Paddling Lake Tugalo


One arm of Lake Tugalo backs into the extreme lower reaches of Tallulah Gorge. The other forms the terminus of the Chattooga National Wild & Scenic River. Not surprisingly, this 600-acre Georgia Power impoundment is seriously scenic and provides spectacular opportunities for paddling a canoe or kayak.

Mountains bound Lake Tugalo, which straddles the Georgia/South Carolina border, and up its Tallulah River arm, wooded slopes give way to rocky cliffs. Most creeks enter the lake as waterfalls, and the names of a couple of tributaries – Bad Creek and Worse Creek – tell of the terrain. Zero development and rugged landscapes provide a remote feel, and a 25-horsepower maximum for boat motors limits power boat traffic. A few fishermen run the lake in smaller boats, but you never need to battle the wakes of endless pleasure boaters when you paddle.

Configured like a checkmark, with two narrow arms, Lake Tugalo provides more than 5 miles of lake to paddle. The lake’s only two ramps are both up the Chattooga arm (one on each side), so you can paddle upriver to where the Chattooga’s famous whitewater section ends at the lake or down to the Tallulah River junction. From there, it’s about a 1 ½ miles to the powerhouse rapids in the lower reaches of Tallulah Gorge.

Kayaking on Lake Tugalo (Jeff Samsel/Now Habersham)

Because of Tugalo’s steep sides and narrow configuration, wind is less frequently a paddler’s enemy than it is on more open lakes. Wind blowing exactly the wrong direction can funnel down the lake, but usually at least one side stays somewhat protected.

Lake Tugalo also offers good fishing for bass, bluegills and other species, and in fact supports one of Georgia’s best walleye populations. Licensing is reciprocal, so a valid Georgia or South Carolina license is good anywhere on the lake. As an angler, I always have a fishing rod or two handy when I visit this lake, but it is a fabulous paddling destination with or without a fishing rod.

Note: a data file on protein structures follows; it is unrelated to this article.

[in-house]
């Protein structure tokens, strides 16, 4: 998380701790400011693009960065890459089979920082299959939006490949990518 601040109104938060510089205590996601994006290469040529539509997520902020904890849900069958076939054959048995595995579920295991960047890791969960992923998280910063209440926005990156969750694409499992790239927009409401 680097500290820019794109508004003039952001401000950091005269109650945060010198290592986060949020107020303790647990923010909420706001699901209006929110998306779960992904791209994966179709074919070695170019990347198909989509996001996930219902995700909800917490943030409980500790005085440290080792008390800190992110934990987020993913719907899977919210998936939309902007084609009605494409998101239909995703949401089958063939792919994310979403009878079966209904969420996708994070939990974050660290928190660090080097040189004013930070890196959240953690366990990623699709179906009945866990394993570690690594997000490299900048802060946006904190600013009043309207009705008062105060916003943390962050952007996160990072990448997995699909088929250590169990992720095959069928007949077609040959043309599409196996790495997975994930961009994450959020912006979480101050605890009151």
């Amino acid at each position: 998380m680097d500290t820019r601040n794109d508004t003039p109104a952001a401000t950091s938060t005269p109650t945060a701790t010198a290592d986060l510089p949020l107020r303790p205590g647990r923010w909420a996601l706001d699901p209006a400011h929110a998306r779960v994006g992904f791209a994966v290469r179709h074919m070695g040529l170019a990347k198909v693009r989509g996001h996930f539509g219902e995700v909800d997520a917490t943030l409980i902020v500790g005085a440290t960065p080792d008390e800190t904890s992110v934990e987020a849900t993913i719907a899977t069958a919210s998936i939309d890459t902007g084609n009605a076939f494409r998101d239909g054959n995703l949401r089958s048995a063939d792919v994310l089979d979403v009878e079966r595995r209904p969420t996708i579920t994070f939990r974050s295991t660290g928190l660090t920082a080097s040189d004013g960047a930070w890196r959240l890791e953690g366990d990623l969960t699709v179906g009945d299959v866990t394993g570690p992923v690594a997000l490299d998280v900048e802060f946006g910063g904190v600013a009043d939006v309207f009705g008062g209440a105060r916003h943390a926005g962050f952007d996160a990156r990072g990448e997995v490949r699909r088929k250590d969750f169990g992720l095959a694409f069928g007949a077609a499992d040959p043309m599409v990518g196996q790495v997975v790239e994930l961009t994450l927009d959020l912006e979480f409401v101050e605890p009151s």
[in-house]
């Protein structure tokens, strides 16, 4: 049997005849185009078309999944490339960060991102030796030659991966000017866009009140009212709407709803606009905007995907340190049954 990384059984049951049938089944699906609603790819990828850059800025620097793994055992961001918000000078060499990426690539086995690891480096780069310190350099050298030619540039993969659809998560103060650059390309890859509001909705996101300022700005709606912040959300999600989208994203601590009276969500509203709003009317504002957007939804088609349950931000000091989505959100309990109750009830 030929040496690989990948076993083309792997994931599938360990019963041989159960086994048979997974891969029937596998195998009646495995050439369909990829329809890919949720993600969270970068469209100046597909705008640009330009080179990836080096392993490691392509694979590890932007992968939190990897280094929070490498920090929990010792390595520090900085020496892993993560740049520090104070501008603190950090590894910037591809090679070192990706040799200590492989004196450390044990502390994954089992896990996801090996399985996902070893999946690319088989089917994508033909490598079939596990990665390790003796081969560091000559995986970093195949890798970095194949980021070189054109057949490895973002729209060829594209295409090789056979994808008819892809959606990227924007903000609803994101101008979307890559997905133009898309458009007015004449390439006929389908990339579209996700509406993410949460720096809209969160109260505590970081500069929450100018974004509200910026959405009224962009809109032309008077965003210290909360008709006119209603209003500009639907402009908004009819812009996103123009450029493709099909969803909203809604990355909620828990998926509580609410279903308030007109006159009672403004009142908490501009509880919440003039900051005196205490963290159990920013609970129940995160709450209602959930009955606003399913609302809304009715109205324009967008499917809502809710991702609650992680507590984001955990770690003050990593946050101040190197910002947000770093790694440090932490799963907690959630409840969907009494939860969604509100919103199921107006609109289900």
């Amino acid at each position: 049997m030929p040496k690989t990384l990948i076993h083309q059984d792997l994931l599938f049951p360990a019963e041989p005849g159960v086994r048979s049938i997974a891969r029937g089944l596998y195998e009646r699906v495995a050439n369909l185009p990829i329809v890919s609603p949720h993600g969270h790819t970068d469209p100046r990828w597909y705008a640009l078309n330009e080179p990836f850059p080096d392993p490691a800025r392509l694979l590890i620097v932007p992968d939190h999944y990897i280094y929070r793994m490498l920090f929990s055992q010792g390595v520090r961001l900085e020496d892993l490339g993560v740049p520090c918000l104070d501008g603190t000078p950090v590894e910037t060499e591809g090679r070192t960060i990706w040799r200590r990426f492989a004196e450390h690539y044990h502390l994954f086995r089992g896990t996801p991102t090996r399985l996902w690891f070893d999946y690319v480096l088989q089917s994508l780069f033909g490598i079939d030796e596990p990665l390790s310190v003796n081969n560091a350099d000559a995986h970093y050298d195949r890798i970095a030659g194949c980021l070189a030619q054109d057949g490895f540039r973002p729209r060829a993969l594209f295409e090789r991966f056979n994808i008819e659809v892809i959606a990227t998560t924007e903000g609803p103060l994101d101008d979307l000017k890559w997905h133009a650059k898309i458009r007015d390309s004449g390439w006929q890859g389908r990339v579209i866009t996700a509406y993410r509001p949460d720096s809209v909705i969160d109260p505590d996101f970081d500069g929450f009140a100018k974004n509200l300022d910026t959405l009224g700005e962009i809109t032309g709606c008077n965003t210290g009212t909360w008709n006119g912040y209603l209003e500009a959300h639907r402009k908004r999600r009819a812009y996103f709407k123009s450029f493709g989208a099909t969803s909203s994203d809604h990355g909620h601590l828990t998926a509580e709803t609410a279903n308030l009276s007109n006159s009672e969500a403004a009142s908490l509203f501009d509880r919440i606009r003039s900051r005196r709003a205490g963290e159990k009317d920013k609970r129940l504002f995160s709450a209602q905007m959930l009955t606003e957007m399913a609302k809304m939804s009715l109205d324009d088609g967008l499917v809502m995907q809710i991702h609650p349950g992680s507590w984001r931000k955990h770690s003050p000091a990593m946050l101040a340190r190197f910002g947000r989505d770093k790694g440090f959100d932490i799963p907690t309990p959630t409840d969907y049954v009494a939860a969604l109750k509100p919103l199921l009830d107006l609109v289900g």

Lake Tugalo offers good fishing for bass and bluegills and supports one of Georgia’s best walleye populations. (Jeff Samsel/Now Habersham)

One note: Don’t choose Tugalo as a canoe or kayak destination during the first two weekends of April or the first three weeks of November unless you like a lot of company on the water and at the ramp. Those are the Whitewater water-release weekends at Tallulah Gorge, and the daredevils who run the gorge all must cross the lake to pull out their boats. Lake Tugalo is a popular paddling destination through the summer, but use should be tapering off now, with school starting, and in truth, most casual paddlers don’t go more than a mile or so from the ramp.

Georgia access is through Tallulah Gorge State Park, but the road down the ramp is long, winding, steep and rough, and 4WD or AWD is recommended. The road to the South Carolina ramp, though gravel and somewhat steep and rough, is substantially better. For directions, see the “Additional Information” section of the Georgia Wildlife Resources Divisions Lake Tugalo fishing prospects page.

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